• In a browser in which you are logged in to Bluemix, navigate to the URL https://console.ng.bluemix.net/catalog/services/secure-gateway/. Click on “Create” to create the Secure Gateway service. Note: if you already have an instance of the Secure Gateway service in the space in which you are working, you will be unable to create a new one. You can use the existing instance of the service you have and simply create a new Gateway within it (navigate to the Secure Gateway Dashboard in the Bluemix interface). Note also that the Secure Gateway has a cost attached once you exceed a certain threshold of data. Please make sure you are comfortable with this restriction.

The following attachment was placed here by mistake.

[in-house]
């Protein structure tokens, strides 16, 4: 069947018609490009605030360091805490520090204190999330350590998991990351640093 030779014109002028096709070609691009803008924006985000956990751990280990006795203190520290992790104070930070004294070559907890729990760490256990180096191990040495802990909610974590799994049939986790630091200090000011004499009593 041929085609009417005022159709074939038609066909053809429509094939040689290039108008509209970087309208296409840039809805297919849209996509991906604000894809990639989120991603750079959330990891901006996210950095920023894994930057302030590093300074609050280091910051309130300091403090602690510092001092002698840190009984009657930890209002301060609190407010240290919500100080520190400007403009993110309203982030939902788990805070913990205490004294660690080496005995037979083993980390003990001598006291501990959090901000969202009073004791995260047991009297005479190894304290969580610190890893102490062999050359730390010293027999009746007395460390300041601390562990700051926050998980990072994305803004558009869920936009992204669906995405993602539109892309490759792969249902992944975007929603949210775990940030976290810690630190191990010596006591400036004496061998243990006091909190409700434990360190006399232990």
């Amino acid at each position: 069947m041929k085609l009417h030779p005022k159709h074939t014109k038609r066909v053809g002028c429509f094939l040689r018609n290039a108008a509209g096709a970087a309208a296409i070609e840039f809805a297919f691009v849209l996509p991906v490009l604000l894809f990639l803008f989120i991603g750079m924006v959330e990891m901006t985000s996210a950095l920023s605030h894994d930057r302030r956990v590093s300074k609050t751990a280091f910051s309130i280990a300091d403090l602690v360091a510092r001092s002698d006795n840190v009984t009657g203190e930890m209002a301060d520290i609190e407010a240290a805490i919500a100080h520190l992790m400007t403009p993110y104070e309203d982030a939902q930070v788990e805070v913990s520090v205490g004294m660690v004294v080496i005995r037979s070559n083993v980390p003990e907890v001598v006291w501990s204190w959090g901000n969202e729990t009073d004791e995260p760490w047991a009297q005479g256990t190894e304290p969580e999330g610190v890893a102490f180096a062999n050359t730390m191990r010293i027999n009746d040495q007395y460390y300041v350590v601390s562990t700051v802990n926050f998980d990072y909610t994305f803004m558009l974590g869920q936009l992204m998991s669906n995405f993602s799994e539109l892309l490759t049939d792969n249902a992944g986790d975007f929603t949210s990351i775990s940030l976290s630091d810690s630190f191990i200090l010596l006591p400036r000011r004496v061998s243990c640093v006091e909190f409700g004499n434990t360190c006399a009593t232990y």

• You will now be in the Secure Gateway Dashboard. At this point, click “Add Gateway”. Specify a name for the Gateway (e.g. “GatewayFromLocal”). For this simple tutorial, you can disable “Require security token to connect clients” and “Token Expiration”. Click “Add Gateway”. It will look like this:

    Add Gateway

  • Once you’ve created your Gateway, you’ll need to add the Client (the local Docker container which connects back from your machine to Bluemix). Locate the Gateway on the administration console (it will have a red X to show it is not yet connected). It will look like this:

    Gateway Disconnected

Click on it.

  • Click on “Add Clients”. This will bring up a dialog with multiple connectivity options. Click on “Docker”. This will show the precise Docker command required to run the local Gateway client on your local machine. The dialog should look like this:

    New Gateway